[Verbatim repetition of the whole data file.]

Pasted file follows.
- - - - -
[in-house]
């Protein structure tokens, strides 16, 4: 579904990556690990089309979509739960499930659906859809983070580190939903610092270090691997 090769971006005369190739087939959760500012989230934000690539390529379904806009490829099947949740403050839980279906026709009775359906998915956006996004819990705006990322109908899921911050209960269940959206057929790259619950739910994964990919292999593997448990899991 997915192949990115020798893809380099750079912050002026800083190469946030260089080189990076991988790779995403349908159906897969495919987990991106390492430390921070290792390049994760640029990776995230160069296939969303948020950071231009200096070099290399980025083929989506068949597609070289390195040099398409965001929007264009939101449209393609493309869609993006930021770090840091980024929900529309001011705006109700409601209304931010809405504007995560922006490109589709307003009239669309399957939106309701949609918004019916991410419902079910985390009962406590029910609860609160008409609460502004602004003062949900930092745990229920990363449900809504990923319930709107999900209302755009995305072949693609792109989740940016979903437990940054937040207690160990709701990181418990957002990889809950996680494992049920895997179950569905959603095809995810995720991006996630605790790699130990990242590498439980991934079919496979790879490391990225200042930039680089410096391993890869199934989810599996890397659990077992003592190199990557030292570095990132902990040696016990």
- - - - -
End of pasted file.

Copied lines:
[in-house]
């Protein structure tokens, strides 16, 4: 579904990556690990089309979509739960499930659906859809983070580190939903610092270090691997 090769971006005369190739087939959760500012989230934000690539390529379904806009490829099947949740403050839980279906026709009775359906998915956006996004819990705006990322109908899921911050209960269940959206057929790259619950739910994964990919292999593997448990899991 997915192949990115020798893809380099750079912050002026800083190469946030260089080189990076991988790779995403349908159906897969495919987990991106390492430390921070290792390049994760640029990776995230160069296939969303948020950071231009200096070099290399980025083929989506068949597609070289390195040099398409965001929007264009939101449209393609493309869609993006930021770090840091980024929900529309001011705006109700409601209304931010809405504007995560922006490109589709307003009239669309399957939106309701949609918004019916991410419902079910985390009962406590029910609860609160008409609460502004602004003062949900930092745990229920990363449900809504990923319930709107999900209302755009995305072949693609792109989740940016979903437990940054937040207690160990709701990181418990957002990889809950996680494992049920895997179950569905959603095809995810995720991006996630605790790699130990990242590498439980991934079919496979790879490391990225200042930039680089410096391993890869199934989810599996890397659990077992003592190199990557030292570095990132902990040696016990």